OKEHAMPTON COLLEGE Headteacher Daryll Chapman and Chair of Governors Ian Courtenay travelled to Westminster today (27/02/17) to join Central Devon MP Mel Stride in lobbying Schools Minister Nick Gibb over education funding. The Government is consulting on a proposed new formula for calculating how much funding schools across the UK receive, with small rural schools, accounting for the majority in Devon, set to receive more money but larger primary schools and secondary schools potentially losing out with cuts of around 1%. Mr Stride has met, spoken to or corresponded with 120 teachers, governors and parents in his constituency over the proposals, and has recently visited the three secondary schools in Central Devon – Queen Elizabeth’s in Crediton, South Dartmoor in Ashburton and Okehampton College – to discuss the issue. He has also held discussions with Heads at a number of local primaries including Christow, Exminster, Bovey Tracey, Chudleigh, Buckfastleigh and Crediton (Landscore).
Speaking after their meeting with the minister Mr Stride said:
“The Government is right to look at the current national funding formula which for decades has left rural areas underfunded compared to urban centres. Although the majority of schools within my constituency would benefit, I know the difficulties it would cause the larger schools in Central Devon if they had to absorb a cut in funding. I set up today’s meeting so the minister could hear directly from some of those potentially affected and am cautiously optimistic that some changes may be possible to improve the funding for larger schools such as Okehampton College, Queen Elizabeth’s and South Dartmoor.”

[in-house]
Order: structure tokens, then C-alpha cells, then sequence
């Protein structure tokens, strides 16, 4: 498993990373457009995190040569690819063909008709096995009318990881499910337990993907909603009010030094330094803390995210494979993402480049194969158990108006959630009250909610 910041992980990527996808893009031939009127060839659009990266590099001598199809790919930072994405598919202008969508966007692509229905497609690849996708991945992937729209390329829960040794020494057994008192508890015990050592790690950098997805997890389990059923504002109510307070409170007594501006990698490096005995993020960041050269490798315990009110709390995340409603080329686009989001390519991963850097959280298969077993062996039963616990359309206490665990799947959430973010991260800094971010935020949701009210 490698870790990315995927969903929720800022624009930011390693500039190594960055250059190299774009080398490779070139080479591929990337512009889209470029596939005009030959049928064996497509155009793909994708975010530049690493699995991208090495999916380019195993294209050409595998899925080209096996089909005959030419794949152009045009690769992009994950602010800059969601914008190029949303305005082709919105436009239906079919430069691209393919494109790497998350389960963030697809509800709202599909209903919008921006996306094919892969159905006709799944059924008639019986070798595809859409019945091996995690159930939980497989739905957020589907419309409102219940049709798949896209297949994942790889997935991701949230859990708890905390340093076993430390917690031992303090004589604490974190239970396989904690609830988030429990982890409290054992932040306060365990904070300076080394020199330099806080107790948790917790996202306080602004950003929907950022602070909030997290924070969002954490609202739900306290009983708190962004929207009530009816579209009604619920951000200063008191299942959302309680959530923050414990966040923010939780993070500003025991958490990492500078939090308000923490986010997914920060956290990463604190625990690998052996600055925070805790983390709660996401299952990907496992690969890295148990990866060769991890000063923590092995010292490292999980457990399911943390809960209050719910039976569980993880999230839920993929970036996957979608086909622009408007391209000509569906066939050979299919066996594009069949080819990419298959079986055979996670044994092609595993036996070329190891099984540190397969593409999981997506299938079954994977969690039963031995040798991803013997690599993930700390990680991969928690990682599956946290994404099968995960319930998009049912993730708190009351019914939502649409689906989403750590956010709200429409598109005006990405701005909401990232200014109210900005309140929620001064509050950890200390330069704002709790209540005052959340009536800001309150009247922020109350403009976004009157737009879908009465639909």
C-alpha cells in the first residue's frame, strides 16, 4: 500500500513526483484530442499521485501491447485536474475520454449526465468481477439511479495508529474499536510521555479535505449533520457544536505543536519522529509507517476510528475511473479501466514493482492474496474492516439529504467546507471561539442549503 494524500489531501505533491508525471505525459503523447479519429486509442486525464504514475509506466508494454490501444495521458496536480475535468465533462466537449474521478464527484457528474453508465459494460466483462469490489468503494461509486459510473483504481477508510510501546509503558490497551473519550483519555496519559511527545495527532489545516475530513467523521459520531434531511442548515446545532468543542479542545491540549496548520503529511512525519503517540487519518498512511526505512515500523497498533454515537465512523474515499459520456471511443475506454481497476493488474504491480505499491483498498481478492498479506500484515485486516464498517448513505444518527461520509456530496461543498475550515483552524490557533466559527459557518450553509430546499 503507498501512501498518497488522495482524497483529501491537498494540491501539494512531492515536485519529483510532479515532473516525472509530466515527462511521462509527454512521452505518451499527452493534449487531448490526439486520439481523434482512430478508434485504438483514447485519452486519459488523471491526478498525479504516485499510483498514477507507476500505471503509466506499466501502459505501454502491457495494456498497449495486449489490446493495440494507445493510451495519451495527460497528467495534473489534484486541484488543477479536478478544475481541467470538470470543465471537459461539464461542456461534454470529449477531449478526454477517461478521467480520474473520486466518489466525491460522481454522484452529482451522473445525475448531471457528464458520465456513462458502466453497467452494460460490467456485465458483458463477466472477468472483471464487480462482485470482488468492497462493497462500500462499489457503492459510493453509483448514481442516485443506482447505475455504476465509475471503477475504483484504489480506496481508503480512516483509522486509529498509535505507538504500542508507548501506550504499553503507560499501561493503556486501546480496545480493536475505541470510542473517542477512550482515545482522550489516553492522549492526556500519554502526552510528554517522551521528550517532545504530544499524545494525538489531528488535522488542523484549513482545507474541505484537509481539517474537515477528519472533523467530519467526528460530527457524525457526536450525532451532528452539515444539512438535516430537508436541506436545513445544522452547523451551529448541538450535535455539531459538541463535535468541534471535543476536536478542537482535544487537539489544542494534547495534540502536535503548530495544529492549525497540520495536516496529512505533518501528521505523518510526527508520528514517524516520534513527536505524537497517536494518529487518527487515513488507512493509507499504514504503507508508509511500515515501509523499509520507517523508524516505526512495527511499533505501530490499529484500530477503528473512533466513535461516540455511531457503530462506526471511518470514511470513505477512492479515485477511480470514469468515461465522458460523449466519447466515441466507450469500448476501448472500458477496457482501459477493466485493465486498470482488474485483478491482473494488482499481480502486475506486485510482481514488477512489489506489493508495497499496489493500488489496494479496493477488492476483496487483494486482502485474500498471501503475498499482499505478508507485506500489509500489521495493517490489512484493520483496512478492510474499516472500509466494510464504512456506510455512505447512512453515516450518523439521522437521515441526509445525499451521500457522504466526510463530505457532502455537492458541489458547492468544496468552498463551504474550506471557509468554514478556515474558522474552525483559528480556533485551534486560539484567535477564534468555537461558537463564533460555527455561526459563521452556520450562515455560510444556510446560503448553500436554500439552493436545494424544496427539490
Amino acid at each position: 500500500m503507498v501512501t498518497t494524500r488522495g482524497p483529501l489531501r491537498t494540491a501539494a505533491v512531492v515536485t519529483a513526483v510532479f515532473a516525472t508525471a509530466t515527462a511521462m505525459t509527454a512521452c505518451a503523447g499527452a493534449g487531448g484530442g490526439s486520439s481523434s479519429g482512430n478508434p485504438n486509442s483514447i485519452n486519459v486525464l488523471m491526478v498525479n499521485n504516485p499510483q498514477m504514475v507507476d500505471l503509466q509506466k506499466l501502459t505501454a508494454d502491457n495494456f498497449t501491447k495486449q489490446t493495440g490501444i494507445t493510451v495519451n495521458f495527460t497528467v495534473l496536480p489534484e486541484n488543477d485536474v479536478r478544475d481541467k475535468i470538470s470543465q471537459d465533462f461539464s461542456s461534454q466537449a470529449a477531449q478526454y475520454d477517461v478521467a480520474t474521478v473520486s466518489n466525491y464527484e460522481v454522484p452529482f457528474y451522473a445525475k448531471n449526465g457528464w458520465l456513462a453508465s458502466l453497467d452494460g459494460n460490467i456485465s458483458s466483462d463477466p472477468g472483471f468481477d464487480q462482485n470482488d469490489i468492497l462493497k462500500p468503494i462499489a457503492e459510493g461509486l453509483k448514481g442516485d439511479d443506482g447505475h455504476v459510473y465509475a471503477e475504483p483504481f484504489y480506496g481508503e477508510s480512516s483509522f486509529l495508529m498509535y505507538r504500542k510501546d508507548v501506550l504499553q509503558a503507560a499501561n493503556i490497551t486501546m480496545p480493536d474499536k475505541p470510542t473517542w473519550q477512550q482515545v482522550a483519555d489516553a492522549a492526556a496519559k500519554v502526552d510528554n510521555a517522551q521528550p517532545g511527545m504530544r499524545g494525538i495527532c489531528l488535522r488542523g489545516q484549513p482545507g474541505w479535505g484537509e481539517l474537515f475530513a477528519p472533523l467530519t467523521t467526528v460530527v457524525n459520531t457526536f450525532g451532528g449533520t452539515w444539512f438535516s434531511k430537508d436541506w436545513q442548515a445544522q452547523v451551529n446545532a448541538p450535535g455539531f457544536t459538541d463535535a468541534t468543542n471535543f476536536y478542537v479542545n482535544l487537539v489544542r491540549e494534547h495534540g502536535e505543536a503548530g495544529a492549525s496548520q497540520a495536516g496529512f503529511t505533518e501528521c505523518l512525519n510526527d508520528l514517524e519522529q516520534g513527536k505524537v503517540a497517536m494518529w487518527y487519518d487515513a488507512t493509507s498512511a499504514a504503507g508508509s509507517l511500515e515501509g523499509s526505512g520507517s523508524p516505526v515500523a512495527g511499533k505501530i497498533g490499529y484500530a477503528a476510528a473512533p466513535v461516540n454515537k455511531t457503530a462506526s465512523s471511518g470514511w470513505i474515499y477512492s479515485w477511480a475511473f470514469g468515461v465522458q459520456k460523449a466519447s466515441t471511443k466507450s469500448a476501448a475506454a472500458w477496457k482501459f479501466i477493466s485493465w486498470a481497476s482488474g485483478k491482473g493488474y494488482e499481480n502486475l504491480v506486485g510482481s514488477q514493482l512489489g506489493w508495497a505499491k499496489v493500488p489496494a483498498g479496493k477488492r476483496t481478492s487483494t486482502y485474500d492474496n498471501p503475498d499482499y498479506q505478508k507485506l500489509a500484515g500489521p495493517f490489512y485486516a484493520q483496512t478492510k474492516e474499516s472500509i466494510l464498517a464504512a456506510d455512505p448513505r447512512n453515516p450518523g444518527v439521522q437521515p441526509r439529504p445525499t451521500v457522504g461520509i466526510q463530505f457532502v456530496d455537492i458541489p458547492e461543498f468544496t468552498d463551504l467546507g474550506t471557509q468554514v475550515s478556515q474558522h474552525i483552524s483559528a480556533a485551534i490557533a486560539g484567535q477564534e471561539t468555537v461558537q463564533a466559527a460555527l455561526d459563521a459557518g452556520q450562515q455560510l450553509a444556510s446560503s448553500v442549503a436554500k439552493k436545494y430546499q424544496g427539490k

Mr Courtenay added:
"We were pleased to have the opportunity to address our concerns about the proposed new national funding formula directly to the Minister. He was clearly interested in our views and listened to our suggestions for reducing the likely negative impacts of the changes. We would urge all Devon schools to feed into the consultation which is now open."
Mr Stride has been actively involved with the Fairer Funding for Devon Schools campaign for the best part of a decade, stemming back to before he became an MP in 2010. The first in his family to go to university, Mr Stride believes strongly in the importance of education in aiding social mobility - his parents due to economic hardship left school at 15 and 14.
Photo: Okehampton College Headteacher Daryll Chapman and Chair of Governors Ian Courtenay joining Central Devon MP Mel Stride in Westminster to lobby Schools Minister Nick Gibb over education funding.